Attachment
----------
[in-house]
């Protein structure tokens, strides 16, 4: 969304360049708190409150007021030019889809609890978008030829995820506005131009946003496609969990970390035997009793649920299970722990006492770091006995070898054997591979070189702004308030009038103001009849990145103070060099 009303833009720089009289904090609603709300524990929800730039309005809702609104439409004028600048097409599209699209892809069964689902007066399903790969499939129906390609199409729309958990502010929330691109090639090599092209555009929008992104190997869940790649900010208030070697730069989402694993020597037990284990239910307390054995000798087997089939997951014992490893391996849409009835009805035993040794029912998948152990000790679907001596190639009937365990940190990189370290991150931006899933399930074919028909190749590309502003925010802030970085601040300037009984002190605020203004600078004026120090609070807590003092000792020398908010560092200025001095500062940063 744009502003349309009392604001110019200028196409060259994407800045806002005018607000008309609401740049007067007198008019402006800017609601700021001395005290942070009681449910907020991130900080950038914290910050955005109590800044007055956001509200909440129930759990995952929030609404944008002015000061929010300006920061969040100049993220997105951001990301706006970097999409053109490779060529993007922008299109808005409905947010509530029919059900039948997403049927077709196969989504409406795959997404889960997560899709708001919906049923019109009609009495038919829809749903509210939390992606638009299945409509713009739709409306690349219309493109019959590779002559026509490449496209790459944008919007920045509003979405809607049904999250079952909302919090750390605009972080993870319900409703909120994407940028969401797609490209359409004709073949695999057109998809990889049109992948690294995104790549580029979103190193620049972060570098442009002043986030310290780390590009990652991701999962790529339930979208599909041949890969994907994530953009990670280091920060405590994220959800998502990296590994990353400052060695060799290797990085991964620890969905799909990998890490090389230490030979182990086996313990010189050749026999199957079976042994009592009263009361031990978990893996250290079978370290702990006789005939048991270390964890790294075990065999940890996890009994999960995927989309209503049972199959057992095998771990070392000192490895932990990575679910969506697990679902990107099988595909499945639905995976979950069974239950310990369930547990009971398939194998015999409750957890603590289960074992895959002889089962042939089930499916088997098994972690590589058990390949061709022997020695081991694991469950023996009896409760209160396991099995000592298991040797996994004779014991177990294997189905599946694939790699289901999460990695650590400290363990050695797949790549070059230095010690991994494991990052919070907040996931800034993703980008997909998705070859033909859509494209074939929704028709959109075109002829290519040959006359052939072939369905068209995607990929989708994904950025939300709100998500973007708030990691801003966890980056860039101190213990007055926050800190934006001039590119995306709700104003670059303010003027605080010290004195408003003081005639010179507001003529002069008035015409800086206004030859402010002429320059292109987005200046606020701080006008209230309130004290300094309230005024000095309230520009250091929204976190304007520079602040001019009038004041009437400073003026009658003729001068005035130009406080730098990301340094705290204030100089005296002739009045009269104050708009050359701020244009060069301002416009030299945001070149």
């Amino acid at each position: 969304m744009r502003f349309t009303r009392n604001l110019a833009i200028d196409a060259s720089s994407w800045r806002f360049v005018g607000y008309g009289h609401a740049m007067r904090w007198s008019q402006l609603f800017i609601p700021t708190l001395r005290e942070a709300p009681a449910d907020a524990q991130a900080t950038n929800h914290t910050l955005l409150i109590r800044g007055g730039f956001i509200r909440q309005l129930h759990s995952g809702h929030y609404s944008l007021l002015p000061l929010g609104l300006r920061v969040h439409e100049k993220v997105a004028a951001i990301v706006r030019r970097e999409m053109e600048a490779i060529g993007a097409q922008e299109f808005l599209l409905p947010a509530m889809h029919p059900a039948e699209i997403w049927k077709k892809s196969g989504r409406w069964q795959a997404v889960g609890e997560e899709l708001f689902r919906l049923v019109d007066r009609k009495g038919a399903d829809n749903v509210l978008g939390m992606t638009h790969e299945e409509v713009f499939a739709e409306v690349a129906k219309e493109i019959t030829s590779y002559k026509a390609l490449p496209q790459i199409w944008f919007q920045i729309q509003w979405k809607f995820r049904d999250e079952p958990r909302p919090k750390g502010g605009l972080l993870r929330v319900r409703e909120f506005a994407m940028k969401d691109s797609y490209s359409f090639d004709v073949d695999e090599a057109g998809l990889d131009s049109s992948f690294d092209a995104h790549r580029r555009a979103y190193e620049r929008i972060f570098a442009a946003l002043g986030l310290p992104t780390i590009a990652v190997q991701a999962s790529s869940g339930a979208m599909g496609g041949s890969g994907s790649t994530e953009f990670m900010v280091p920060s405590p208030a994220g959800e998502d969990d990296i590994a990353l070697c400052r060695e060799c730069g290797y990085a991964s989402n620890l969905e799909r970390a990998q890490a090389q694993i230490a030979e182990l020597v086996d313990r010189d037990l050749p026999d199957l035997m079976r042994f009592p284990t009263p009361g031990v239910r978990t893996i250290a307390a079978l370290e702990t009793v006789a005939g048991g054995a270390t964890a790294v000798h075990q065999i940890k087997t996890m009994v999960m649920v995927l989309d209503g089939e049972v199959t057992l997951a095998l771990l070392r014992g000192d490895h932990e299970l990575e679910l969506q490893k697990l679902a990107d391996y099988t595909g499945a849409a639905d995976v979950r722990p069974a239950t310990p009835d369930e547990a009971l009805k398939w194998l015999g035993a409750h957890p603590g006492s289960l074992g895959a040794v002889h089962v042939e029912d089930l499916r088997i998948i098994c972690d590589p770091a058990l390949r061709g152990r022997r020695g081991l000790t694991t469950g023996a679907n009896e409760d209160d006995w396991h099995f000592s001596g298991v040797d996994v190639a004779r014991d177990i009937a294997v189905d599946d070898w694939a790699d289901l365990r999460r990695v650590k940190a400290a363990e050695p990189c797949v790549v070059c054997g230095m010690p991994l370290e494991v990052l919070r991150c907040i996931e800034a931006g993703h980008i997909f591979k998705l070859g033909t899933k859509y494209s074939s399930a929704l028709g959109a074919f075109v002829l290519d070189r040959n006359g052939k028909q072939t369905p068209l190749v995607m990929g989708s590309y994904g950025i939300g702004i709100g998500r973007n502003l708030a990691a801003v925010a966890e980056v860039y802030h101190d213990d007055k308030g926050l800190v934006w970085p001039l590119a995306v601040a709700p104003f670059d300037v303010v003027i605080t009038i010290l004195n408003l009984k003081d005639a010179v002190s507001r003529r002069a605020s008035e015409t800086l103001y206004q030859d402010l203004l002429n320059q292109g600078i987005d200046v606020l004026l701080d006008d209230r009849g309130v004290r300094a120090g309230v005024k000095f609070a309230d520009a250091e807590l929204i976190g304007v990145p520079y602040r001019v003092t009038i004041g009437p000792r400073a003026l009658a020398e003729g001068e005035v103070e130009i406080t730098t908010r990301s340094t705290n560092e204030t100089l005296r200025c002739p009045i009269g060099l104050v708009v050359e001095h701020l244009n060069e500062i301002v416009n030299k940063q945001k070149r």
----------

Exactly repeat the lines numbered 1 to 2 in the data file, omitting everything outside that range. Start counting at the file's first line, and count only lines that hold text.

[in-house]
């Protein structure tokens, strides 16, 4: 969304360049708190409150007021030019889809609890978008030829995820506005131009946003496609969990970390035997009793649920299970722990006492770091006995070898054997591979070189702004308030009038103001009849990145103070060099 009303833009720089009289904090609603709300524990929800730039309005809702609104439409004028600048097409599209699209892809069964689902007066399903790969499939129906390609199409729309958990502010929330691109090639090599092209555009929008992104190997869940790649900010208030070697730069989402694993020597037990284990239910307390054995000798087997089939997951014992490893391996849409009835009805035993040794029912998948152990000790679907001596190639009937365990940190990189370290991150931006899933399930074919028909190749590309502003925010802030970085601040300037009984002190605020203004600078004026120090609070807590003092000792020398908010560092200025001095500062940063 744009502003349309009392604001110019200028196409060259994407800045806002005018607000008309609401740049007067007198008019402006800017609601700021001395005290942070009681449910907020991130900080950038914290910050955005109590800044007055956001509200909440129930759990995952929030609404944008002015000061929010300006920061969040100049993220997105951001990301706006970097999409053109490779060529993007922008299109808005409905947010509530029919059900039948997403049927077709196969989504409406795959997404889960997560899709708001919906049923019109009609009495038919829809749903509210939390992606638009299945409509713009739709409306690349219309493109019959590779002559026509490449496209790459944008919007920045509003979405809607049904999250079952909302919090750390605009972080993870319900409703909120994407940028969401797609490209359409004709073949695999057109998809990889049109992948690294995104790549580029979103190193620049972060570098442009002043986030310290780390590009990652991701999962790529339930979208599909041949890969994907994530953009990670280091920060405590994220959800998502990296590994990353400052060695060799290797990085991964620890969905799909990998890490090389230490030979182990086996313990010189050749026999199957079976042994009592009263009361031990978990893996250290079978370290702990006789005939048991270390964890790294075990065999940890996890009994999960995927989309209503049972199959057992095998771990070392000192490895932990990575679910969506697990679902990107099988595909499945639905995976979950069974239950310990369930547990009971398939194998015999409750957890603590289960074992895959002889089962042939089930499916088997098994972690590589058990390949061709022997020695081991694991469950023996009896409760209160396991099995000592298991040797996994004779014991177990294997189905599946694939790699289901999460990695650590400290363990050695797949790549070059230095010690991994494991990052919070907040996931800034993703980008997909998705070859033909859509494209074939929704028709959109075109002829290519040959006359052939072939369905068209995607990929989708994904950025939300709100998500973007708030990691801003966890980056860039101190213990007055926050800190934006001039590119995306709700104003670059303010003027605080010290004195408003003081005639010179507001003529002069008035015409800086206004030859402010002429320059292109987005200046606020701080006008209230309130004290300094309230005024000095309230520009250091929204976190304007520079602040001019009038004041009437400073003026009658003729001068005035130009406080730098990301340094705290204030100089005296002739009045009269104050708009050359701020244009060069301002416009030299945001070149």